Talking without speaking If I cannot speak, how do I tell people what I want to say? Communication without speaking, Use of sign language, dance mudra’s. Sign language, dance mudra’s. Playing dumb charades, enacting situations without speaking, learning sign language, practicing mudra’s.
Mailing a letter What happens when I post a letter? How does it reach my friend? Who are the people who help to do this? Are there any other ways of sending a message? How was a letter sent in the past? Letter as a means of communication, work and people associated with the post office; different means of communication, changes with time. Local post office, different samples of letters- inland, post card, greeting card, etc. Discussion with workers at the post office. Trip to local post office, Observing sorting, stamping, weighing etc.
6. Things we Make and Do Pottery What kinds of pots do we see around us? What containers are used to store grain? What kinds of containers did people make long, long back with rings of clay- when they did not have a potter’s wheel? Can you make such pots and dry them in the sun – how long do you think these will last? How does the potter bake them? To meet basic needs human beings make things; need natural resources, creativity; have changed the way we live. An idea of the earliest pots made for storage of grain – when there was no potters wheel. The experience of making such pots with clay; drying and the need to bake them for greater strength. Narratives and illustrations of pots and containers made in early times – with rings of clay (e.g., Social Studies book by Eklavya). Making pots of clay; also with rings; with different types of clay; drying in the sun; talking to potters or brick makers to find out how these are burnt/ baked in furnaces. Making different ornaments etc. with clay.
Textiles In how many different ways can you wear a long cloth that is not stitched? How many kinds of sarees or lungis have you seen worn by people from different parts of the country? How many different colours do we know of – how many new ones can we create? What are fast colours and what problems do we face when colours run? How do we make our own vegetable block prints and tie and dye? Diversity in types of clothing we were; even with unstitched clothing. Colours and design are used in textiles; scope for creativity; vegetable dyes. The idea of different styles of dress; traditional unstitched clothing and different styles of draping it. Some idea of mixing colours to make new ones; fast colours and colours that run; tie and dye; block printing and making our own blocks with vegetables. Samples of blocks, dyes. Activity to wear/drape a dupatta or long cloth in different styles to emulate what different people do and also to create their own designs. Play with colours and colour mixing;Using dyes to dye cloth; making blocks with potato or ladies fingers for printing on paper.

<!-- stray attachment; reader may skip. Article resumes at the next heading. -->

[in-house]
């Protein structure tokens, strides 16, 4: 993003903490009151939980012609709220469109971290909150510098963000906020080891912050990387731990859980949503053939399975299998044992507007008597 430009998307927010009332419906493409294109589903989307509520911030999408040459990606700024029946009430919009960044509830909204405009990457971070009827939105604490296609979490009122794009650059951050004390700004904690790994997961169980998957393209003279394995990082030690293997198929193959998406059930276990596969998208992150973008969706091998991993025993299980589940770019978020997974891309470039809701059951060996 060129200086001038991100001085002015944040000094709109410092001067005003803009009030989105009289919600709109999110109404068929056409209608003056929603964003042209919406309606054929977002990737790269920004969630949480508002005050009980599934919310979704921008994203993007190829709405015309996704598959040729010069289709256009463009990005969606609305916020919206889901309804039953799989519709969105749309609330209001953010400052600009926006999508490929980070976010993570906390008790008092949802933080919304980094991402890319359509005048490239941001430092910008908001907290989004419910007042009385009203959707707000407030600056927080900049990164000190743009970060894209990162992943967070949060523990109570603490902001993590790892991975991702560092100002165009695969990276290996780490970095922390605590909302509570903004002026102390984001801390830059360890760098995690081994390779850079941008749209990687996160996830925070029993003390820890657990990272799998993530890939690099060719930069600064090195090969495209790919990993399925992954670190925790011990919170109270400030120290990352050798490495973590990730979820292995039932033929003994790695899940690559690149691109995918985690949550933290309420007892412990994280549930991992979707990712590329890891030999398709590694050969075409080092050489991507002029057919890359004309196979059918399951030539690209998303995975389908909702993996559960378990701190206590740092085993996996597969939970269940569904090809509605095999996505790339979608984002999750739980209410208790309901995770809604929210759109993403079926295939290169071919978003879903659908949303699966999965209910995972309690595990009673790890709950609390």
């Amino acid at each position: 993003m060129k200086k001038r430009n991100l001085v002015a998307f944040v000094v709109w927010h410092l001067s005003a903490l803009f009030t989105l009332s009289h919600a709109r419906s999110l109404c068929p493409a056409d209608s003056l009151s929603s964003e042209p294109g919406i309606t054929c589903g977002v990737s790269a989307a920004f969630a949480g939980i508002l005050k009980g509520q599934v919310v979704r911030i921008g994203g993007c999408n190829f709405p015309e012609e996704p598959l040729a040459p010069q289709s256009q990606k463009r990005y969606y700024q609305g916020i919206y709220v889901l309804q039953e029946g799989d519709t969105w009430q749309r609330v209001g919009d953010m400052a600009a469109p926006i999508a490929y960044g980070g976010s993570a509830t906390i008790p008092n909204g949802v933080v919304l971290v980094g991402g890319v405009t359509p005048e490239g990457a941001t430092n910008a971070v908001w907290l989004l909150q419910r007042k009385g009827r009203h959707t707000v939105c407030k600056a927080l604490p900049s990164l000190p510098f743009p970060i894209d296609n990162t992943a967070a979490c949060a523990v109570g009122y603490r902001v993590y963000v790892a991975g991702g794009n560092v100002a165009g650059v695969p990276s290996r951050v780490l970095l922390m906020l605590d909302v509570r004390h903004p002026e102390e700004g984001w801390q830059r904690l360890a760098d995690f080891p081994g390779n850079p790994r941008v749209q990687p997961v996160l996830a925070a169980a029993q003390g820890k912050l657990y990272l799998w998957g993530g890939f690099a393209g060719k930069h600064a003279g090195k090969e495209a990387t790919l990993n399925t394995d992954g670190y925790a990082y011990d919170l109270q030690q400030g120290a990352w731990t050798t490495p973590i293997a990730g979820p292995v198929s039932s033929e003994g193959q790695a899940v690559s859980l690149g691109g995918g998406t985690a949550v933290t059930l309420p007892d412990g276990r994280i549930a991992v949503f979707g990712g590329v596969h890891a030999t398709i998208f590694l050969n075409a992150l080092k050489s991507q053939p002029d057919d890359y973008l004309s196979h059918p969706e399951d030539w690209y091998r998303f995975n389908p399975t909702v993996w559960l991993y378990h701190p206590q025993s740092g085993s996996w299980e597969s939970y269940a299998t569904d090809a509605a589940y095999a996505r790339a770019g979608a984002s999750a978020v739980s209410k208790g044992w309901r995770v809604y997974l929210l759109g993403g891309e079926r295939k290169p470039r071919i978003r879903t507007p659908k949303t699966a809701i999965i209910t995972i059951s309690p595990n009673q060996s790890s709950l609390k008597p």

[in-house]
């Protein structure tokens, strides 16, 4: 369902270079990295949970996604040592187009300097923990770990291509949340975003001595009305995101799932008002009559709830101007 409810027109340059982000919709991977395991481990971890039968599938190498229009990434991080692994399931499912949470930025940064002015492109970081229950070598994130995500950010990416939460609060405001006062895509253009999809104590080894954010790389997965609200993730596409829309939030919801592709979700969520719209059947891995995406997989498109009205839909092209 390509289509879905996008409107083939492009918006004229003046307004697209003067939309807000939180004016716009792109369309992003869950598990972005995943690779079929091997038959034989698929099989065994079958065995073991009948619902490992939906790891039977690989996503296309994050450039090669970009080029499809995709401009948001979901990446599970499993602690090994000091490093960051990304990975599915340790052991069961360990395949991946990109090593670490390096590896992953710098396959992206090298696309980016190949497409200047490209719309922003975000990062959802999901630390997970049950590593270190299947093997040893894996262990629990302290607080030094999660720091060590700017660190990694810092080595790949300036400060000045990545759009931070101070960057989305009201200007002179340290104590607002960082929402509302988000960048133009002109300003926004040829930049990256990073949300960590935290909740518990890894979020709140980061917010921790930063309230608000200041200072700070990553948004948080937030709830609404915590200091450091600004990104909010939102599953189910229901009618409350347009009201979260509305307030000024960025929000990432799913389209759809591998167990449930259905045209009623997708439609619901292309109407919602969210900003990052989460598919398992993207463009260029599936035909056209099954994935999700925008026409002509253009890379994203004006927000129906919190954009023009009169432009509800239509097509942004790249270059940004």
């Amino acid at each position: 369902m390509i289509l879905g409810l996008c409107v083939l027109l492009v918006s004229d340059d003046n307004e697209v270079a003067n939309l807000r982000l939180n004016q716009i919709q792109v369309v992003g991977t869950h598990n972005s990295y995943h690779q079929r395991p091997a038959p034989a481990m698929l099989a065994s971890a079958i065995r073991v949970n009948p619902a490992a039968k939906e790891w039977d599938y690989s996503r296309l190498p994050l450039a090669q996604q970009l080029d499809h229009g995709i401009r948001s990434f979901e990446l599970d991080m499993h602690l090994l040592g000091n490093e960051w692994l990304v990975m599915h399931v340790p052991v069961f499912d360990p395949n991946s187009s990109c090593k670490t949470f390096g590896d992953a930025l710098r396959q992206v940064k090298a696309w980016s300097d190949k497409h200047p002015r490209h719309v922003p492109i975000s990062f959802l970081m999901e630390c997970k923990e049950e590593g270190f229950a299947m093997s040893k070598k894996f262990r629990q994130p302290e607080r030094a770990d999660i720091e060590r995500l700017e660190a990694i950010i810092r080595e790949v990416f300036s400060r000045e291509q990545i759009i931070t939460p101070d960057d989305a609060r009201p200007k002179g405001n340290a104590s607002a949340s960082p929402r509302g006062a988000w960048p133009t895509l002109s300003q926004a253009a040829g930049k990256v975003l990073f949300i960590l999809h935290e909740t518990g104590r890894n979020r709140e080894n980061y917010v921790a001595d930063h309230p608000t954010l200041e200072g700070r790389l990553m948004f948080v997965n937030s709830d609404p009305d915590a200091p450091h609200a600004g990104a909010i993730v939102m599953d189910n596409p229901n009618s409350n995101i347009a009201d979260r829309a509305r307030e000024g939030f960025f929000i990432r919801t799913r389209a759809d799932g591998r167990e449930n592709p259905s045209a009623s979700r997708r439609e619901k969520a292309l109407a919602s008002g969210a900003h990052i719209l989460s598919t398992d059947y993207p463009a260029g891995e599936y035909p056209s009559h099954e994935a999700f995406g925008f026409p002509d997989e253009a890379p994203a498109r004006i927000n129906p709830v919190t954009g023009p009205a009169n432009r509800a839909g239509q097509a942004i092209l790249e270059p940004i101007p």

Objectives of Environmental Studies

The present syllabus is designed to forge an integrated perspective for the primary stage of schooling that draws upon insights from Sciences, Social Sciences and Environmental Education. The National Curriculum Framework 2005 indicates some of the objectives of teaching science and Social Sciences at the primary stage as follows:

  • To train children to locate and comprehend relationships between the natural, social and cultural environment;
  • To develop an understanding based on observation and illustration, drawn from lived experiences and physical, biological, social and cultural aspects of life, rather than abstractions;
  • To create cognitive capacity and resourcefulness to make the child curious about social phenomena, starting with the family and moving on to wider spaces;
  • To nurture the curiosity and creativity of the child particularly in relation to the natural environment (including artifacts and people);
  • To develop an awareness about environmental issues;
  • To engage the child in exploratory and hands-on activities to acquire basic cognitive and psychomotor skills through observation, classification, inference, etc.;